With just over a month to go until the EU referendum on 23rd June, Shaping Cloud have been considering the implications from our own perspective as a growing technology business. How will the Vote to Leave or Vote to Stay affect us as a company? Would leaving the EU make the achievement of our objectives easier, or more difficult?

Our viewpoint comes as a UK-based SME with 30 staff working on digital transformation in the Public Sector. We have clients in Europe, and indeed further afield, but collectively these have made up less than 10% of our revenue to date since we began in 2010 – and strategically we are focused on working with Local and Regional Government in the UK.

Our Founder & CEO Carlos Oliveira is Vice-Chair of the techUK Public Services Board, a collective of business leaders engaged in digital public services delivery which aims to improve engagement between Government and the tech industry, provide policy leadership and champion better use of disruptive technology to drive Government efficiency and transform our public services.

Carlos has spoken at a number of techUK events about the importance of the new Digital Single Market and how this will be a great catalyst for growth for us and others like us – even as a company focused on the UK. Just this week we have been awarded an EU-funded project spanning two years for the University of Sheffield, and the European Cloud Initiative would provide a huge amount of opportunity for businesses such as ours. The need to integrate and consolidate online platforms, federate existing scientific clouds/research infrastructures, and develop cloud-based services will all rely heavily on specialist technical skills provided by the private sector:

 

“As a rapidly growing SME in an extremely competitive landscape it is vital that the barriers for us to trade and grow are as low as possible. Initiatives such as the Digital Single Market are hugely significant for us – one set of VAT rules, one set of data protection rules and a huge addressable market. This is what membership of the EU allows us to do and to close that trading route by voting to leave would be a huge blow.”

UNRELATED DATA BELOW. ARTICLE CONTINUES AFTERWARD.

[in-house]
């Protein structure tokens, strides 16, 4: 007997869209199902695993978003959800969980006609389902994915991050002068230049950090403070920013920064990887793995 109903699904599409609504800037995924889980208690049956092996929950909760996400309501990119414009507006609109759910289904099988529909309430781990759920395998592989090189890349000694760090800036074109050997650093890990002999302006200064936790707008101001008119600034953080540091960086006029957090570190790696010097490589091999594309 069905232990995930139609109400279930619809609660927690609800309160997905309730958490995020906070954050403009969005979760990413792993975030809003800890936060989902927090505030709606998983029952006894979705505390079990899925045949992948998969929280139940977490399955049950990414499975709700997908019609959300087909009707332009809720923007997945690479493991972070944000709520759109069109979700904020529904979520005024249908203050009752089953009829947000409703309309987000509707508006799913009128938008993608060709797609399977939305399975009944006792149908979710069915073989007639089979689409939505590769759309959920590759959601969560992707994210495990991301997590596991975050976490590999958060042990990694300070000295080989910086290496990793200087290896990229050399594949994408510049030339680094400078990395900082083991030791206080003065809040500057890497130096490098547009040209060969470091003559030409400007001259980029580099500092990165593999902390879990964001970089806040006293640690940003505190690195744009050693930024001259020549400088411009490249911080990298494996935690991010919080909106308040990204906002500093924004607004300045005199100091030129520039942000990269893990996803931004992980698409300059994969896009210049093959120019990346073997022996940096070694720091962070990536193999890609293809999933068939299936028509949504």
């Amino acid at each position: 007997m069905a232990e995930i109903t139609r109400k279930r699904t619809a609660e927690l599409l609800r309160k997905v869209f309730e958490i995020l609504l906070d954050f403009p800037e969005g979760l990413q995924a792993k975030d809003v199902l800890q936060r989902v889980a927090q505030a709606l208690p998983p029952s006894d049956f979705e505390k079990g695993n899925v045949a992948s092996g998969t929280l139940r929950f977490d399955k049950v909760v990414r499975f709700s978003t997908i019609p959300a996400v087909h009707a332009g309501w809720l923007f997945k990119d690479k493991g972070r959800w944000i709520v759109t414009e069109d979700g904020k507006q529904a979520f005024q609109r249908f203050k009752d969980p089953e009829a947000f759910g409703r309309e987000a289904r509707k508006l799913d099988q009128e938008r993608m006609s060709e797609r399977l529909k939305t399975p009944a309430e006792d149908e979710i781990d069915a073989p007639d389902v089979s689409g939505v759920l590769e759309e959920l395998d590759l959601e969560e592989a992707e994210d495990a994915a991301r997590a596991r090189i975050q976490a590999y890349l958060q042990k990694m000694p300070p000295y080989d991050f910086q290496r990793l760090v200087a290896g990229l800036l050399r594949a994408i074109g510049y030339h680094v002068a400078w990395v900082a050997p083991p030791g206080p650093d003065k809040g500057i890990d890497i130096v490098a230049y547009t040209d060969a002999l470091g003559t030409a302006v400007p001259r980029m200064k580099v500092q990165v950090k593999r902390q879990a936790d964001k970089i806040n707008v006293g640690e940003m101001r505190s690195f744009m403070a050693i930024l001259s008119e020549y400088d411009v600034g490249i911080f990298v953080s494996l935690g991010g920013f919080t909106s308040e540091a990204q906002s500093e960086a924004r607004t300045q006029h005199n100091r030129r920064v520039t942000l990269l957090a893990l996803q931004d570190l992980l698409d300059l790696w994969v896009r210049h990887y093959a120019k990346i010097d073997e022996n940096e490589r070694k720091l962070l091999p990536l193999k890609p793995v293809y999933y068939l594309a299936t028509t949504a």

Carlos Oliveira, Shaping Cloud Founder & CEO

At the core of all products Shaping Cloud develop is the ability to be better connected via technology. A practical example is work we are doing with a UK based SME to create a data platform for the agri-food sector – giving farmers the power to share data with each other to raise productivity and profitability. Harmonised data protection rules mean that this initiative can easily extend beyond the UK and thereby yield more powerful insights. The international food system is complex and highly interconnected. The data platform we are building can help us to understand this and ensure that we remain food secure, but to do this it is critical that we are able to easily access data beyond our shores.

Our success to date has in no doubt been hugely influenced by our position as a Microsoft Gold Partner. Microsoft this week issued a formal communication to all partners stating that as a business very committed to the UK, their view is that we should remain in the EU. Although based in the U.S., Microsoft have a long history in the UK – it is here where they opened their first international office in 1982, and they currently employ more than 5,000 people here. Microsoft state our being part of the EU as a key factor in their recent investments here – for example the recent announcement that they will start offering cloud services this year from new UK-based data centres, and the decision to open their first overseas R&D facility in Cambridge, benefiting from collaboration across the wider region:

“This flexibility of doing business attracts the best people, and the investment that follows them, to the UK.”

Michel Van der Bel, CEO, Microsoft UK

Closer to (our) home, Manchester Metropolitan University hosted a DISCUSS event last night which included presentations covering political, economic, social, business & legal implications of the referendum, culminating in a 2 hour debate and poll.

 

A notable absence was any discussion around the implications for technology, with some side comments made on both sides about the Vote Stay positives (e.g. the EU’s ability to boost digital agencies such as The Sharp Project) and Vote Leave negatives (the EU’s ‘inability’ to spawn tech giants currently centred in the U.S. such as Facebook, Google and Twitter). This argument did fail to reference Skype and Spotify however; both European-born ‘giants’ of note – and we would point the speaker to this article confirming $24 billion+ startup exits in Europe in the last 5 years. After a Q&A session the votes showed a 74% preference to Vote to Stay and we are inclined to agree that as a technology business this is the way to go. We’d love to hear your views, particularly in relation to EU implications for tech – get involved in the conversation by following Shaping Cloud on Twitter and/or LinkedIn and getting in touch.  

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